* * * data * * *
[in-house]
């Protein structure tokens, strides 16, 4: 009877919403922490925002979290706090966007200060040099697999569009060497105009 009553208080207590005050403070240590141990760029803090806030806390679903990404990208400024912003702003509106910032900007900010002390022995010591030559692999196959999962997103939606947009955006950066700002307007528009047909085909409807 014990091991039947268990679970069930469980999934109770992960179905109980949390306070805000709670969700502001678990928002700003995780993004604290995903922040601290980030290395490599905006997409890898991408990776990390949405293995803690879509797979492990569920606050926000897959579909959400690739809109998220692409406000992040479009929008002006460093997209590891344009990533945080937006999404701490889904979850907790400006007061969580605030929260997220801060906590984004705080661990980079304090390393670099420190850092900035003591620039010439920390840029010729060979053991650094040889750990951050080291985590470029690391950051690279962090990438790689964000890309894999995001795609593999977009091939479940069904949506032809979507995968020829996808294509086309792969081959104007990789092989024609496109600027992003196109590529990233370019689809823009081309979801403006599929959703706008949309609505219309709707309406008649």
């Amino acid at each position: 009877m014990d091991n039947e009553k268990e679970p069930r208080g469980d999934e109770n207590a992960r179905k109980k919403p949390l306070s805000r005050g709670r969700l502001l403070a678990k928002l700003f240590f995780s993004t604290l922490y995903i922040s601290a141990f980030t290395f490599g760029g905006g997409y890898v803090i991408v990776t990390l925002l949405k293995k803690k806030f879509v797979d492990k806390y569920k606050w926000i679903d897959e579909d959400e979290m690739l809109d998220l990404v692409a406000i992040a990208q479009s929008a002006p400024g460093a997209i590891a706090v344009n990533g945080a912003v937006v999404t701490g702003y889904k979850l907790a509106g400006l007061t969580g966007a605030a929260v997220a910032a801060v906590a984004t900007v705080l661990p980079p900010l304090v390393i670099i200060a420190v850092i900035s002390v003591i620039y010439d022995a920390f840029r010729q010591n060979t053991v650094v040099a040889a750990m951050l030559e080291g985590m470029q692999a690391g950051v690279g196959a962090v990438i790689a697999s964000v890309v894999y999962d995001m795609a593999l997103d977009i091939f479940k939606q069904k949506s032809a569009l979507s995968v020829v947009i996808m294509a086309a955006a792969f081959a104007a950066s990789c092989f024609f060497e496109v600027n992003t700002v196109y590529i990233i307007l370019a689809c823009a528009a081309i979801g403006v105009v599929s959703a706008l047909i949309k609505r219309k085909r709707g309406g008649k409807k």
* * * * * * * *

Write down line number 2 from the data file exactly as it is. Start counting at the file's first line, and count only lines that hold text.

């Protein structure tokens, strides 16, 4: 009877919403922490925002979290706090966007200060040099697999569009060497105009 009553208080207590005050403070240590141990760029803090806030806390679903990404990208400024912003702003509106910032900007900010002390022995010591030559692999196959999962997103939606947009955006950066700002307007528009047909085909409807 014990091991039947268990679970069930469980999934109770992960179905109980949390306070805000709670969700502001678990928002700003995780993004604290995903922040601290980030290395490599905006997409890898991408990776990390949405293995803690879509797979492990569920606050926000897959579909959400690739809109998220692409406000992040479009929008002006460093997209590891344009990533945080937006999404701490889904979850907790400006007061969580605030929260997220801060906590984004705080661990980079304090390393670099420190850092900035003591620039010439920390840029010729060979053991650094040889750990951050080291985590470029690391950051690279962090990438790689964000890309894999995001795609593999977009091939479940069904949506032809979507995968020829996808294509086309792969081959104007990789092989024609496109600027992003196109590529990233370019689809823009081309979801403006599929959703706008949309609505219309709707309406008649």